Building the Classroom Connection
A well-structured classroom orientation lays the groundwork for a successful workplace learning experience. Students are prepared for learning in the workplace by helping them assess their own interests and skills, learn about what to expect at the workplace and build an understanding of the various aspects of the industry they’ll be visiting or in which they will be employed. Activities outlined in this guide support specific types of workplace experiences. They may be adaptable for a variety of workplace learning experiences.
All Aspects of an Industry
The All Aspects of an Industry framework integrates academic and career and technical education and emphasizes broad, transferable knowledge of the workplace rather than job- specific skills. Analyzing and solving the problems facing an industry and the enterprises within it draws upon the student’s basic and advanced skills and knowledge. A key component of quality career and technical education courses and programs of study is to incorporate all aspects of an industry into the curriculum and workplace experiences.
All Aspects of an Industry identifies nine aspects that are common to any enterprise. Students should gain experience and understanding of the following concepts:
- Planning: How an organization plans (include goals and objectives); type of ownership (public/private); relationship of the organization to economic, political, and social contexts; assessment of needs.
- Management: Structure and process for effectively accomplishing the goals and operations of the organization using facilities, staff, resources, equipment, and materials.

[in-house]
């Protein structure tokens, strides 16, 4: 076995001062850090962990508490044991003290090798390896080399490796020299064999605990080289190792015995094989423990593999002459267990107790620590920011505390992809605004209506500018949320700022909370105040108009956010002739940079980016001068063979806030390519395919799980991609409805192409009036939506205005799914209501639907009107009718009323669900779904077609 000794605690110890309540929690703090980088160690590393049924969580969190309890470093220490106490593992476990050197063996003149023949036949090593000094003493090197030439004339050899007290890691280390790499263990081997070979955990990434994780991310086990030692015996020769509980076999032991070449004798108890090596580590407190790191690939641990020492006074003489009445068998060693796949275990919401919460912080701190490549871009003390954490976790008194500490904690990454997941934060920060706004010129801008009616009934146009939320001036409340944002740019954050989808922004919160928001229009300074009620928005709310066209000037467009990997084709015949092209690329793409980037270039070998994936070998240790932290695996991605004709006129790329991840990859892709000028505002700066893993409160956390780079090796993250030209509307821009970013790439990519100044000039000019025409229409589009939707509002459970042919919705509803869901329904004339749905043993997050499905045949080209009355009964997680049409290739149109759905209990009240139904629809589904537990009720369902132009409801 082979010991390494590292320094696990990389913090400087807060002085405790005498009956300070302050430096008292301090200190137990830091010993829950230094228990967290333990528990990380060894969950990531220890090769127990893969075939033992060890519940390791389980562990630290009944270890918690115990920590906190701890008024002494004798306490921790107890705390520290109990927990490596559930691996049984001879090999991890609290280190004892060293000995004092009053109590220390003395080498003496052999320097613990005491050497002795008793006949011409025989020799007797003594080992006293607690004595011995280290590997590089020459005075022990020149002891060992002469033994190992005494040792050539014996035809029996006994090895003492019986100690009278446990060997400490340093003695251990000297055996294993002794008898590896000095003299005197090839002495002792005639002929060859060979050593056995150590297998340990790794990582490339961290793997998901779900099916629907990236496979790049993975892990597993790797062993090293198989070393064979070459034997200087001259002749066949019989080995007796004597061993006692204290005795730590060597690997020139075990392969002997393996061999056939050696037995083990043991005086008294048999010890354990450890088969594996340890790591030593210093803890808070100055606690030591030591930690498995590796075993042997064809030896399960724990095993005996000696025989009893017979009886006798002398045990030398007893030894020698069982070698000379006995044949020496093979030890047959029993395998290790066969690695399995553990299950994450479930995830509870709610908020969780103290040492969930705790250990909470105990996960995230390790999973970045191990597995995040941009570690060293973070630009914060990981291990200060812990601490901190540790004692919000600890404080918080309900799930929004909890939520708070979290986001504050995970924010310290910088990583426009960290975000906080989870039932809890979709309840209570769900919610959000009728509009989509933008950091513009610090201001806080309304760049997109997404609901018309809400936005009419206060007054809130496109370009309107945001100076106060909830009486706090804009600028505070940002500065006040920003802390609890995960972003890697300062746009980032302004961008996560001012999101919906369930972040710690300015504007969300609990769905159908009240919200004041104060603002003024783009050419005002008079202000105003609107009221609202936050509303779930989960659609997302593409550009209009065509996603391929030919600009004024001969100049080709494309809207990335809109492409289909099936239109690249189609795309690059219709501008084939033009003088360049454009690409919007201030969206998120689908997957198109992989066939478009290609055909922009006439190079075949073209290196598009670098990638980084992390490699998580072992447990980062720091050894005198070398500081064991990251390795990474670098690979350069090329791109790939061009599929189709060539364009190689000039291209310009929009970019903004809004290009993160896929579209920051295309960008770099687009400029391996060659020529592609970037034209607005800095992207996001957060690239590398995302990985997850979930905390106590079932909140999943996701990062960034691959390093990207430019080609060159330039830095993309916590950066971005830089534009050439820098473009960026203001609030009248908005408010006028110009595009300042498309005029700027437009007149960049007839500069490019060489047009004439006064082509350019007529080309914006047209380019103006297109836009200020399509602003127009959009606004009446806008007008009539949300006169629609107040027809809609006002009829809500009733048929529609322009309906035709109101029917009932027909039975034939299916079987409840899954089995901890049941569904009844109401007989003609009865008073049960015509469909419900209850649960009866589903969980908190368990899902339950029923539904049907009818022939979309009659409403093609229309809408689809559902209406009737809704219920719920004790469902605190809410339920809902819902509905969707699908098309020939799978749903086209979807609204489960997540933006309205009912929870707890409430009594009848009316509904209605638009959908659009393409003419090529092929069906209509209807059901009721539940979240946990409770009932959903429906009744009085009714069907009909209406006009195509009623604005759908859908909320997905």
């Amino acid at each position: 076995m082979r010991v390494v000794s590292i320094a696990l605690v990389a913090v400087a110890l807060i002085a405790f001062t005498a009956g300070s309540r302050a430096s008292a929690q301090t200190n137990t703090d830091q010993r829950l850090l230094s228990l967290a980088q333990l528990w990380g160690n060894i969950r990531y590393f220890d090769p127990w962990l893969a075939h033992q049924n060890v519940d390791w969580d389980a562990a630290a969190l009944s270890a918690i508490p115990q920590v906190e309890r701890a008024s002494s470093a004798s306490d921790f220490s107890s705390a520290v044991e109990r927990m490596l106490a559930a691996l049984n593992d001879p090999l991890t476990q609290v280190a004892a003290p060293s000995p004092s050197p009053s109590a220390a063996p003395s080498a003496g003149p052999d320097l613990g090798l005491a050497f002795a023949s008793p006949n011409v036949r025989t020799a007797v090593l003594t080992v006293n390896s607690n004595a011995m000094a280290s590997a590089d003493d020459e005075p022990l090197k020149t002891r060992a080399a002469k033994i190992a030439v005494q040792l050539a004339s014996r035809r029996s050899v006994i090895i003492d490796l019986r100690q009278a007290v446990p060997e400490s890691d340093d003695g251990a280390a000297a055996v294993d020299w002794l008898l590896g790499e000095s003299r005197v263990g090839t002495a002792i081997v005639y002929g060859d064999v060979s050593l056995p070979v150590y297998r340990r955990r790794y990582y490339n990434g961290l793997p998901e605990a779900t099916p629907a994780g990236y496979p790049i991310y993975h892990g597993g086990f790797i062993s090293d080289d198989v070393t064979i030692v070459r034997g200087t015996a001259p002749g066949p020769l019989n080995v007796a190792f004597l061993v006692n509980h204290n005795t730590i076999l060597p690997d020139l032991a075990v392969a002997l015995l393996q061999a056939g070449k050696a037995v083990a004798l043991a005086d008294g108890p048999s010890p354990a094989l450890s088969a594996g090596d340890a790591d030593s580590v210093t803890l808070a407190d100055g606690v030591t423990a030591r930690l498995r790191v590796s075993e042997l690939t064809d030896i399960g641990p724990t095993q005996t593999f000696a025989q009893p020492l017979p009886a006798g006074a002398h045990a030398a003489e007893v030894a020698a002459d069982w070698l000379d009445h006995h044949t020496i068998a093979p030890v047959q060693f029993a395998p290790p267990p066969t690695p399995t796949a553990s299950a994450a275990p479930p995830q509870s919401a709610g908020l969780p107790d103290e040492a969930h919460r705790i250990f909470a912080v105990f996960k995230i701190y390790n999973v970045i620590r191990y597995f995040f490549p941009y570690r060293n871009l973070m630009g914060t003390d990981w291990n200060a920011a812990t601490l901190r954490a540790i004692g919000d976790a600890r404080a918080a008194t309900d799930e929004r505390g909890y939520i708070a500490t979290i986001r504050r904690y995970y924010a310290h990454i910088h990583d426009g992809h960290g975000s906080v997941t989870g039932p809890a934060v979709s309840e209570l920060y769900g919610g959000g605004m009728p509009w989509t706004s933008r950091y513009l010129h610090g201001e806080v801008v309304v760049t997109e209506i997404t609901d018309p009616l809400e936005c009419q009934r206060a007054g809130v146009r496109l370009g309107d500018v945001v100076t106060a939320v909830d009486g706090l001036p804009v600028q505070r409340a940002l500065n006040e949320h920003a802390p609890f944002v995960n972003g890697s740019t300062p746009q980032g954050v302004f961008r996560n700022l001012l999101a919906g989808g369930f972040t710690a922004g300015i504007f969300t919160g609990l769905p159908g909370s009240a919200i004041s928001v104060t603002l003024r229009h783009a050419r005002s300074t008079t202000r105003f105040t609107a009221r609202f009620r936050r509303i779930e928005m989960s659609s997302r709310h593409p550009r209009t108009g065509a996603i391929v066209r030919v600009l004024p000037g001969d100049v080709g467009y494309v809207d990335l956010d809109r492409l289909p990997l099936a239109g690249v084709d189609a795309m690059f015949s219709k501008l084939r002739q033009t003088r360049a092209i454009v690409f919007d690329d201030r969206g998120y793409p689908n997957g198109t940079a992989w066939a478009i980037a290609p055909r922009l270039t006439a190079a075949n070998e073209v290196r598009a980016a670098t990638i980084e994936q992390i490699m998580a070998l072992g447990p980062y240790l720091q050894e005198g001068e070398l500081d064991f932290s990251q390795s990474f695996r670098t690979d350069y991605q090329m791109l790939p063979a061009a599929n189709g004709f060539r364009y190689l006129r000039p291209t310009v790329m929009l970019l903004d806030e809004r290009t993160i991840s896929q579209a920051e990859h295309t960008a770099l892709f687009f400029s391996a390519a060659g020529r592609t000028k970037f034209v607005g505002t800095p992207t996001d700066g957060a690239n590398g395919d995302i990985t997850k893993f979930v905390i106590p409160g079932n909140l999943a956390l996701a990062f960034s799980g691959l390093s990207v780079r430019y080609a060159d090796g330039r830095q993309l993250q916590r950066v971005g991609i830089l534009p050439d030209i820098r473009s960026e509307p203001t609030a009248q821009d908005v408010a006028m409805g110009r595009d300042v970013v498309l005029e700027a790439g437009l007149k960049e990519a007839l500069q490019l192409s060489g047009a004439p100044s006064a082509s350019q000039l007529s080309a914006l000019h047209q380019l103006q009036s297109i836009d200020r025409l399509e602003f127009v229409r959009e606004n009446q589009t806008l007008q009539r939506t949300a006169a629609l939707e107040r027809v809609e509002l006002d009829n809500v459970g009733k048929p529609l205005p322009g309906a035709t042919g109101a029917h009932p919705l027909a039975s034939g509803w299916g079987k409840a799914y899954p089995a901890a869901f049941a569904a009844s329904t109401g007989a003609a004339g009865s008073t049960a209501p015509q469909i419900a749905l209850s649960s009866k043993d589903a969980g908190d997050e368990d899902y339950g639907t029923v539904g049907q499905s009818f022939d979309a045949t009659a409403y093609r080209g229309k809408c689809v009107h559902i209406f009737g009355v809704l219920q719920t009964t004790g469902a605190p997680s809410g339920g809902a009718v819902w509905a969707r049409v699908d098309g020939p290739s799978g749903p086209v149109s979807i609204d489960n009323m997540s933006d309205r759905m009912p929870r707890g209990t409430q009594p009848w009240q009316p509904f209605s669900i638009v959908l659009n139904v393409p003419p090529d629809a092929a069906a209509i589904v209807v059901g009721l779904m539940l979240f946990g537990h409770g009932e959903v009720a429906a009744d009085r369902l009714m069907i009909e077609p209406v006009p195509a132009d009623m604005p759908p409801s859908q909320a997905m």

- Finance: Accounting and financial decision-making process, method of acquiring capital to operate, management of financial operations including payroll.
- Technical and Production Skills: Basic skills in math, communications, computer, time management, and thinking; specific skills for production; interpersonal skills within the organization.
- Principles of Technology: Technological systems being used in the workplace and their contributions to the product or service of the organization.
- Labor Issues: Rights of employees and related issues; wage, benefits, and working conditions.
- Community Issues: Impact of the company on the community, impact of the community on the organization.
- Health, Safety, and Environment: Practices and laws affecting the employee, the surrounding community, and the environment.
- Personal Work Habits: Non-technical skills and characteristics expected in the workplace.
Prepare Students to Maximize Learning
Helping students develop a context for the workplace maximizes their learning once they engaged in a workplace experience. There are several ways to do this.
- Discuss expectations for the experience and what the students may learn beforehand.
- Discuss behavioral expectations that will allow students to make the most out of the activity.
- Discuss what students know about the company and how the industry impacts them.
- Support students in research of the company and the industry so that they can ask meaningful questions during the workplace experience.
- Have students prepare questions and individual learning objectives that they would like to accomplish during the workplace experience.
- Also, introduce frameworks and materials that will help organize what they learn at the workplace. These frameworks include the Nebraska Standards for Career Readiness and All Aspects of an Industry.